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U.S. intelligence ensnared in politics over election security briefings

With Election Day just over two months away, Americans will begin casting ballots in a few weeks. The U.S. intelligence community has already warned of multiple attempts by foreign powers to intervene in the November election. But now comes word of changes in how top U.S. intelligence officials will brief Congress about the threats. Lisa Desjardins and Nick Schifrin join Judy Woodruff to discuss.

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  • Judy Woodruff:

    Americans will begin casting ballots in this fall's general elections in just a couple of weeks, and Election Day itself is just a little more than two months away.

    But now there is word of changes in how top U.S. intelligence officials will brief Congress about other nations' attempts to interfere in the election.

    For more on that, I'm joined by our own Lisa Desjardins and Nick Schifrin.

    So, hello to both of you.

    Lisa, first of all, tell us a little more about what is happening and why this matters?

  • Lisa Desjardins:

    Speaking to many sources today, both parties are very concerned about threats to election security this year coming from foreign adversaries.

    And I have learned there was scheduled a briefing for the House Intelligence Committee in mid-September. But, Friday, John Ratcliffe, the director of national intelligence, set a letter to both chambers of Congress — or sent a letter to saying that all briefings in-person would be canceled.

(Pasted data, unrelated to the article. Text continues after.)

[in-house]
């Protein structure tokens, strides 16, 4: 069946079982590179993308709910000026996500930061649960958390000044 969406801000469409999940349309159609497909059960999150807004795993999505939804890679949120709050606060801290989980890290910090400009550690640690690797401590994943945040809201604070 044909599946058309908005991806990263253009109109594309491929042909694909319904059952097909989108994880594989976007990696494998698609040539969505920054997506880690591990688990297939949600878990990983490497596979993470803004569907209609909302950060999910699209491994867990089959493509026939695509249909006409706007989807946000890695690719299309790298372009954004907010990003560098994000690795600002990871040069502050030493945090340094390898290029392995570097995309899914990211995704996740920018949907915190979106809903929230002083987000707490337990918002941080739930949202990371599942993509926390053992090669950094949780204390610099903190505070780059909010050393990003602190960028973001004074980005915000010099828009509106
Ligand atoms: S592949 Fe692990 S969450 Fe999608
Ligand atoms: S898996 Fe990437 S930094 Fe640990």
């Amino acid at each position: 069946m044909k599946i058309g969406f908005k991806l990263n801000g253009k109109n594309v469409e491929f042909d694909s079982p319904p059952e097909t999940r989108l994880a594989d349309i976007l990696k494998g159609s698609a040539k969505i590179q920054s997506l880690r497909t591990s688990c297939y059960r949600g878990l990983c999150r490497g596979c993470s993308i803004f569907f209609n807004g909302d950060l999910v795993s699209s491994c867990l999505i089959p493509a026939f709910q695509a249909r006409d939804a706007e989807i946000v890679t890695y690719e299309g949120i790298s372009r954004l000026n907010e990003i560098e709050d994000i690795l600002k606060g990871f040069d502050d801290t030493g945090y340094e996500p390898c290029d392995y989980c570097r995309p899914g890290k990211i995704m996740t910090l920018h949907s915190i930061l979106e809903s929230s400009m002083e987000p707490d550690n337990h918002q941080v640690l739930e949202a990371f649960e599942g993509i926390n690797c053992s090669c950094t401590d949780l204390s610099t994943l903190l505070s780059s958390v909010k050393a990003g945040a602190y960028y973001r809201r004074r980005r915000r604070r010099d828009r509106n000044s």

This led to a confusing back-and-forth for the next 24 hours about what exactly he meant. And now, it seems, sources are telling me the understanding — this is coming largely from Republicans — is that now Republican senators will be briefed, but not House Democrats.

    So, just to review, here is what we're talking about. As a co-equal branch of government, these are the two committees that usually are fully briefed, House Intelligence, led by Democrat Adam Schiff, and Senate Intelligence, now led by Republican Marco Rubio.

    The change, Judy, as we understand it right now, is that only the Republican Senate Intelligence Committee — I'm sorry — only the Senate Intelligence Committee, both parties on that committee, will be briefed fully in-person. Everyone else will get written statements.

    OK, so, why does this matter? First of all, briefings provide a great deal more information in-person than on paper. Separately, this shows the mistrust that is growing between lawmakers, who usually put politics aside on this issue.

    And it's coming at an important time, Judy. There are real concerns right now about Russia in particular attempting to manipulate this election. And as one senator, Angus King, pointed out to me on a phone call, there is a feeling that, in 2016, the public was warned too late about what Russia was doing, and there is concern that again the public may not be aware of what is going on right now.

  • Judy Woodruff:

    And, Nick, what is the intelligence community saying about this?